Video advertisement for the Cancer Treatment Centers of America, hosted on their website. Note at the bottom the statement “No case is typical. You should not expect to experience these results” (click to embiggen). You have probably seen the TV commercials or other ads for Cancer Treatment Centers of America. They make it sound like
Note: I wrote two posts today to alert readers to two upcoming television events in time for them to plan their viewing. See the second post for an announcement about a film on scientology, along with an article about Scientology’s War on Medicine that I wrote for Skeptic magazine. Ken Burns has made a lot of outstanding films.
We’re all going to die. (There’s nothing like starting on a positive note! ? ) We’re all going to die, and if we are fortunate enough to survive long enough to become old, we’re all going to experience a decline of one sort or another before we die: reduced hearing and vision, less strength, poorer memory, etc.
Mike Shedlock wrote a post about how he beat prostate cancer. In doing so, he provides a typical example of how difficult the medical literature can be for a layperson to read, and where they can get things wrong. The Dunning-Kruger effect, leading to false beliefs about nearly everything since the dawn of humanity. An
A new stool DNA test was recently approved by the FDA for colon cancer screening. My first reaction was “Yay! I hope it’s good enough to replace all those unpleasant, expensive screening colonoscopies.” But of course, things are never that simple. I wanted to explain the new test for our readers; but before I could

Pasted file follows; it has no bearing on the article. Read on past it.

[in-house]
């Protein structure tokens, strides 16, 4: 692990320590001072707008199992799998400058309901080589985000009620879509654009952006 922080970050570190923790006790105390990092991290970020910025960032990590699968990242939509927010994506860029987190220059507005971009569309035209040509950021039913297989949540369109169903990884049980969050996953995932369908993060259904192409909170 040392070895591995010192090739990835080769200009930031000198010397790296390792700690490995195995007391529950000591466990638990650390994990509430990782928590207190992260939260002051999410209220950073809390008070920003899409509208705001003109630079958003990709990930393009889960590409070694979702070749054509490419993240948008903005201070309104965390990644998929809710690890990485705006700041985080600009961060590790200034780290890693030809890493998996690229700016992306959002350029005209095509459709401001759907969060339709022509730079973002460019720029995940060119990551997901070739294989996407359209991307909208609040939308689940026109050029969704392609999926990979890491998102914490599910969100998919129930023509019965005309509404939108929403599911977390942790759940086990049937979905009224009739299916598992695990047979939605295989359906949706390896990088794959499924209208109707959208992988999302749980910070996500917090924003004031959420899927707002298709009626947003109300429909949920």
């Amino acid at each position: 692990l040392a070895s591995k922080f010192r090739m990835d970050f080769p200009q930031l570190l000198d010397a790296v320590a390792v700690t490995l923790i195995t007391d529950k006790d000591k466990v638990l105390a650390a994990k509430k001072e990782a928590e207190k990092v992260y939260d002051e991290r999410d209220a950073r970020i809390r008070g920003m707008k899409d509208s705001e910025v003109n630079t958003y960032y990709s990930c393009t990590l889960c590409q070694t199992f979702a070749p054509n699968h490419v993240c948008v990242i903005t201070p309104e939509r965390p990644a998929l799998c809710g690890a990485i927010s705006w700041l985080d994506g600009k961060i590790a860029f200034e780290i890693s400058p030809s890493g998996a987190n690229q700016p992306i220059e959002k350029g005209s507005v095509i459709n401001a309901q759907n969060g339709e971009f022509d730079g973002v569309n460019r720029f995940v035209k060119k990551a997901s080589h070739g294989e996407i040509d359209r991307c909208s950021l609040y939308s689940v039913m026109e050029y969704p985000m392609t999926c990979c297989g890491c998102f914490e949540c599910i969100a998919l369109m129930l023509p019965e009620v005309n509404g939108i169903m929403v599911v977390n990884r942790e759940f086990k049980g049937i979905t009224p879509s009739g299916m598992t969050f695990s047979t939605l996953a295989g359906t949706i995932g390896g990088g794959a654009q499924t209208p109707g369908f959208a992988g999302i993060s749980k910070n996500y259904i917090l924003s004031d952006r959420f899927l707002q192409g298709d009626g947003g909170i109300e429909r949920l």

George Papanicolaou, who originated the cervical dysplasia test that bears his name (the Pap smear) Naturopath Kate Whimster has written a case study of a patient with cervical dysplasia who was allegedly treated successfully with naturopathic treatment. She says: In many cases conventional treatment can be invasive, ineffective, or can put patients at risk for future complications.
One size rarely fits all. Most medical knowledge is derived from studying groups of subjects, subjects who may be different in some way from the individual who walks into the doctor’s office. Basing medicine only on randomized controlled studies can lead to over-simplified “cookbook” medicine. A good clinician interprets study results and puts them into
When I wrote about colonoscopy in 2010, colonoscopy was thought to be the best screening test for colorectal cancer because it could visualize the entire colon and could remove adenomas that were precursors of cancer. But only fecal occult blood testing (FOBT) and sigmoidoscopy had been proven to decrease colorectal cancer incidence and mortality (by 16% and
A vaccine to prevent cancer Conservative Christians are calling for banning oral and anal sex between consenting adults, claiming that the practices allow for the spread of disease. Radio host Brian Fischer says that a rise in head, neck and throat cancers “among millennials” is a direct result of the influence of “Bill Clinton and Monica Lewinsky.”
I’m going to follow Mark Crislip’s example and recycle my presentation from The Amazing Meeting last week, not because I’m lazy or short on time (although I am both), but because I think the information is worth sharing with a larger audience. We’ve all had screening tests and we’re all likely to have more of them, but